Tuesday of the Eighth Week of Ordinary Time

1Pt 1:10-16; Ps 98:1-4; Mk 10:28-31
“In the sight of the nations he has revealed his justice.”

Entire nations and whole countries are commanded to break into song and to sing praise! Why? The LORD has done wondrous deeds; the LORD has won victory with his holy arm—with his outstretched arm. In the sight of the nations God has revealed his justice. In the sight of the nations he has made his salvation known. The wondrous deeds of the exodus and the exile have given the very ends of the earth a glimpse of the salvation the LORD has in mind for the whole human race. In remembering his kindness and faithfulness toward the house of Israel, the LORD has revealed how he wants to relate with every tribe and nation. From the earliest days of revelation to the house of Israel, it was expected to display for all the world to see: the holiness and faithfulness of the LORD, God Almighty. In hearing the stories of wondrous deeds and the songs of glorious victories from the history of Israel, many people and many nations would come to know his salvation. This is the meaning of our summons to holiness that Saint Peter writes about in today’s first reading. This summons is reaffirmed in today’s Eucharist which is calling us to a renewal of our Baptism and Confirmation so that we might never hesitate to sing the song of His salvation and to tell the story of His victory even when we must deal with contradiction and ridicule in order to give witness to the truth of the Gospel.

In every generation the prophets summoned God’s People back to covenant relationship. This same call to holiness is the preoccupation of the New Testament prophets as well. It seems that Saint Peter is affirming this prophetic spirit among the churches who would read his first letter. The focus of the Old and New Testament prophets has been and must continue to be the suffering and the glory of the Lord Christ. Such has been the preaching content of those who proclaim the good news in the power of the Holy Spirit. Indeed without the person and power of the Spirit the good news cannot be proclaimed nor can anyone’s heart be opened and receive the gospel mysteries; “into these matters angels long to search.” Saint Peter’s call to gird the loins of our understanding, to live soberly and to set our hope on the Holy Spirit, who will enable us to become holy as Christ is holy. As obedient sons and daughters, we are to let go of all that keeps us from being consumed in the divine fire of love. All our desires that have deceived us into finding our delight in sin and selfishness must be discarded, denied, and defeated in Christ the Risen and Ascended Lord. This is the witness and working of the Holy Spirit in the depths of our hearts. In the Spirit we become convinced of our freedom from sin and death and we have the gifts to share such good news with the whole world.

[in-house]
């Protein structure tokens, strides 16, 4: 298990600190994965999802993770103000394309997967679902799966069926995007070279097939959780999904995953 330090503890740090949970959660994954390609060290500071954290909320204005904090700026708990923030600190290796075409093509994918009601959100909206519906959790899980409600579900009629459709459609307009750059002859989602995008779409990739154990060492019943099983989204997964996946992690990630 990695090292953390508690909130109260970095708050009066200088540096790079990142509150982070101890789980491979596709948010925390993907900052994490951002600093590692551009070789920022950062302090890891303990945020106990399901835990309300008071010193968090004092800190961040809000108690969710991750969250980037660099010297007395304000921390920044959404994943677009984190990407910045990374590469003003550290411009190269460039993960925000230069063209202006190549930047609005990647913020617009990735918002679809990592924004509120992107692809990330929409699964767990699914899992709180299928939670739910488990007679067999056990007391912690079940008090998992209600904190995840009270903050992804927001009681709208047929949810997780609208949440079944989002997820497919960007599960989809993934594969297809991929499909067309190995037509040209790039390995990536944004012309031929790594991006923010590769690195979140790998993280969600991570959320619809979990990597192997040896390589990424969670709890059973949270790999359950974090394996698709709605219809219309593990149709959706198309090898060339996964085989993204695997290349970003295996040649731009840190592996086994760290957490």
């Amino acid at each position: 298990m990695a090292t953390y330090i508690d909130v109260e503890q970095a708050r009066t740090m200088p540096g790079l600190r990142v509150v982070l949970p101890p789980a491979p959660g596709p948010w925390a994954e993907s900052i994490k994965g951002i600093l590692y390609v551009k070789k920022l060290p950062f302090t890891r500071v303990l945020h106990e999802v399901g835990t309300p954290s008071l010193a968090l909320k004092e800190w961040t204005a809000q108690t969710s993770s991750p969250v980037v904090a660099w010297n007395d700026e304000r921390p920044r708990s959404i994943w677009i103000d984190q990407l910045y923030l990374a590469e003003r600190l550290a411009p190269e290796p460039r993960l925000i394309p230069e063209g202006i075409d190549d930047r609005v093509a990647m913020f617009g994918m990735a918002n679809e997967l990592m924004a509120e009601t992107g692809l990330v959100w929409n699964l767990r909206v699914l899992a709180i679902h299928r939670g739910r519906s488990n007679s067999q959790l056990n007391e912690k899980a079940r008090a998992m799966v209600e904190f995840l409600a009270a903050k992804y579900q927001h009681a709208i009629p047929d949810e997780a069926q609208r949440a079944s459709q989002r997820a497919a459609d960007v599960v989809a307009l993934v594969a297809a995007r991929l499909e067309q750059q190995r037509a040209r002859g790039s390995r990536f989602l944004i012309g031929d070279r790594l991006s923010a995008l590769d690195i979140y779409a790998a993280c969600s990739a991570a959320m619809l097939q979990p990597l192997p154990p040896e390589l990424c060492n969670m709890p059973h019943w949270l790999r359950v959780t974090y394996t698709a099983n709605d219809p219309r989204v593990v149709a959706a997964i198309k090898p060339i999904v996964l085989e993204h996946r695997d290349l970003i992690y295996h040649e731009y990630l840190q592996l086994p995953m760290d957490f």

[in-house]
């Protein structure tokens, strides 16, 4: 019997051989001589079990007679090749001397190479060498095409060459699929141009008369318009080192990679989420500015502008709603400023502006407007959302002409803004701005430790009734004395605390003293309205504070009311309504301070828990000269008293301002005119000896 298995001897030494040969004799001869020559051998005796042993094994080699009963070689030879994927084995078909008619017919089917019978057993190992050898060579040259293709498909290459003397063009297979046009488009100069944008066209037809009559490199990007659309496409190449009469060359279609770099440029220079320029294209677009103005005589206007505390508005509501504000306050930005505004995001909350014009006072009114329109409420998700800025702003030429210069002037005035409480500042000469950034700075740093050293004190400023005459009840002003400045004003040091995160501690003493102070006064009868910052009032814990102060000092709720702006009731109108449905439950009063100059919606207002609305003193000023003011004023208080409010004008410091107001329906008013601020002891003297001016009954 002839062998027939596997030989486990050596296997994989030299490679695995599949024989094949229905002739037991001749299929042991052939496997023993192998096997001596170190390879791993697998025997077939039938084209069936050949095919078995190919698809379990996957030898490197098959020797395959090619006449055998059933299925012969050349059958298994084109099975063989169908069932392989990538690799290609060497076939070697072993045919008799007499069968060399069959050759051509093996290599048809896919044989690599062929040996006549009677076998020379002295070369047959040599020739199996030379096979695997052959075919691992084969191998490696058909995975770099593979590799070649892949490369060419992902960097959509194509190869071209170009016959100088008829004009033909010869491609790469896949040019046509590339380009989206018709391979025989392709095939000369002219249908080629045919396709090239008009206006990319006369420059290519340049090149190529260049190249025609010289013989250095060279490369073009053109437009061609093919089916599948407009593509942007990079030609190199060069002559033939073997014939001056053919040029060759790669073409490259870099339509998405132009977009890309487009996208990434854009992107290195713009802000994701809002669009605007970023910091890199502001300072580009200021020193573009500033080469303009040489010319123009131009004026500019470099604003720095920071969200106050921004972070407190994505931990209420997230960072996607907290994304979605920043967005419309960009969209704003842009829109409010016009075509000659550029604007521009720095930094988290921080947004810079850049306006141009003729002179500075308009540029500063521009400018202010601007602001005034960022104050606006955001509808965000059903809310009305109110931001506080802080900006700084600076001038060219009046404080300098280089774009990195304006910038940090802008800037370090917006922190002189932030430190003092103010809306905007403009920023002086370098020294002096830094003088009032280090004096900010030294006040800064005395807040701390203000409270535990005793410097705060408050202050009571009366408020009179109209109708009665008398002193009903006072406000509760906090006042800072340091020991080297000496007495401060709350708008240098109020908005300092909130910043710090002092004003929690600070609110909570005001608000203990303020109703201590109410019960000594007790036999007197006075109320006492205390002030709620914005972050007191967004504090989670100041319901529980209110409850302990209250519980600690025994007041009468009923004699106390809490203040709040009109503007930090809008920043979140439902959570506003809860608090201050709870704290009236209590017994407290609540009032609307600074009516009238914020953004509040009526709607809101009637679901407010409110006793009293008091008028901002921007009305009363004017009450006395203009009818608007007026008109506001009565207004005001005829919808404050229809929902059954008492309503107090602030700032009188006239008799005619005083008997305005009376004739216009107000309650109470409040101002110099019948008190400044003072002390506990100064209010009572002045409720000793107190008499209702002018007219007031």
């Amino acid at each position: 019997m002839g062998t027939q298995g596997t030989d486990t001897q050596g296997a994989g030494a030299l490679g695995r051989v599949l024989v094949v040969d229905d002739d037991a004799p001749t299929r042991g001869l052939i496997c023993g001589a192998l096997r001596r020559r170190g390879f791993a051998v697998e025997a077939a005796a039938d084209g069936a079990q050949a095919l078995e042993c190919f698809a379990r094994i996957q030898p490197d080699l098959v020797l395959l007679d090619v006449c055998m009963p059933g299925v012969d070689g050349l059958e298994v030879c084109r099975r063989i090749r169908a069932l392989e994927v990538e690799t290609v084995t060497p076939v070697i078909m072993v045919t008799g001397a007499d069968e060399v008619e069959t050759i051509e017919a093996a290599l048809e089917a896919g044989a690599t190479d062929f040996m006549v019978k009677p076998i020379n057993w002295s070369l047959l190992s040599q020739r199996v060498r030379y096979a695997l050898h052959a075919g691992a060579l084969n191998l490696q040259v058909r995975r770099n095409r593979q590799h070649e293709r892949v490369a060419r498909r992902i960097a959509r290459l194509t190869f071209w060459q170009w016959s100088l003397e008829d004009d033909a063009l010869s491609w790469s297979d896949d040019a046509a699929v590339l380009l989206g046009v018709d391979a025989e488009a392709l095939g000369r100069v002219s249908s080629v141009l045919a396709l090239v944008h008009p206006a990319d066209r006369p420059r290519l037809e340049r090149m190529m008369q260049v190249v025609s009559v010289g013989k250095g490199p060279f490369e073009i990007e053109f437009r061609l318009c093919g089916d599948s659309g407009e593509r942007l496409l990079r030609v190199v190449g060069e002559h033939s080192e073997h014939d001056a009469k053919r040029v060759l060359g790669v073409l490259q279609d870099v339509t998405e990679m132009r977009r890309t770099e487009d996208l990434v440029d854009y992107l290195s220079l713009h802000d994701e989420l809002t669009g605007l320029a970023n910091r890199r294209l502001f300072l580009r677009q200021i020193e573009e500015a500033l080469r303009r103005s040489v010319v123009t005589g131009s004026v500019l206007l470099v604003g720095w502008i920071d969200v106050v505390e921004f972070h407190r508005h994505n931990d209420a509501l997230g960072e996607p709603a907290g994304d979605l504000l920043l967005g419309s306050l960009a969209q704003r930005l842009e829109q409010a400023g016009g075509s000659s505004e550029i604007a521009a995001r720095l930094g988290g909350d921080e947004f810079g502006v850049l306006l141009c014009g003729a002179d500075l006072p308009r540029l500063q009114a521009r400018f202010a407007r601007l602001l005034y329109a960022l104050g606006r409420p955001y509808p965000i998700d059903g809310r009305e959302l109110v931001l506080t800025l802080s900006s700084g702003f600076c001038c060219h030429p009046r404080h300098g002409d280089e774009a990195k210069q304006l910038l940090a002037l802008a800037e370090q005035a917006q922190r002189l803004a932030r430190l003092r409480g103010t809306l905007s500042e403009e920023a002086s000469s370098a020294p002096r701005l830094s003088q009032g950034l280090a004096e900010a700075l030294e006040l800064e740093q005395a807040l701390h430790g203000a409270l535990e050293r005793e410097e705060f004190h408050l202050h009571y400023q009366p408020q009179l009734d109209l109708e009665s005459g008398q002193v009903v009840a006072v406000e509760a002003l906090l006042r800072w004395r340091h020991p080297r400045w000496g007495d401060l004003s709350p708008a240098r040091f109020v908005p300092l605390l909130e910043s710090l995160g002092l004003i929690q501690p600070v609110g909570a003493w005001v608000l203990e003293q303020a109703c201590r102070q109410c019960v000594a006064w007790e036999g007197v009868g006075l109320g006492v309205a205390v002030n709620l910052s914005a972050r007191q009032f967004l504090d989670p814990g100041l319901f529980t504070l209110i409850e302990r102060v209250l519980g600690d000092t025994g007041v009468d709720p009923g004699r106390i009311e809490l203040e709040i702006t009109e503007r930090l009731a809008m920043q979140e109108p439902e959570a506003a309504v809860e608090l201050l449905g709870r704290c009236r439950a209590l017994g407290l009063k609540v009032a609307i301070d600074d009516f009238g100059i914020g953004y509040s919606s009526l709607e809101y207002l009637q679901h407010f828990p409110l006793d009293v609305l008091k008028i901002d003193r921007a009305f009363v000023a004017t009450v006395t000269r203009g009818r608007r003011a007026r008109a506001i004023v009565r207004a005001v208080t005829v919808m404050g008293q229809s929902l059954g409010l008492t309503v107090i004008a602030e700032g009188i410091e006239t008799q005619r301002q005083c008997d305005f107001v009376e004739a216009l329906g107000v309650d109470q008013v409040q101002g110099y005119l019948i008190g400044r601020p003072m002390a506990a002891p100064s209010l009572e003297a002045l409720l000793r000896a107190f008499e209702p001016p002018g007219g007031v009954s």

This mystery of total self-giving we celebrate each year on the Solemnity of the Most Holy Trinity, our next Sunday Feast. Yet, it is a mystery that we are expected to reveal each day of our lives. Those around us each day are supposed to be getting a glimpse of the mystery of God because of the mystery of our generous self-giving. As we hear in today’s gospel, “no one who has given up…will not receive a hundred times more now in this present age…with persecutions, and eternal life in the age to come.” The Lord Jesus is not pampering Saint Peter or his brothers; nor is he pampering us at this age in the history of discipleship. To follow Jesus is a life of sacrifice with abundant rewards and persecutions too. What persecutions do we endure? We who respect human life from its beginning to its natural end—we are ridiculed for being “out of touch with the rights of women.” We who honor the body both our own and others—we are ridiculed for being “too puritanical, cold and unloving.” We who love the Lord more than anyone or anything—we are ridiculed for not “living in the real world.” Our ancestors were constantly in danger of not only ridicule; they had their very lives threatened for being disciples of Jesus Christ. We can expect nothing less. They found new family, new homes, and new security in the fellowship of believers, but that did not eliminate the reality of persecutions. We may well be last, the lowest in the eyes of the rich and powerful, the popular and prosperous, but we are first in the eyes of the LORD who searches the heart. Each time we celebrate these mysteries here and in the sacrifice of taking up our cross, we are first in the eyes of the LORD. Like the holy one who first called us to receive the full self-gift of himself in the body, blood, soul and divinity of the Eucharist; this is the One sent from the Father in the power and presence of the Holy Spirit both now and forever.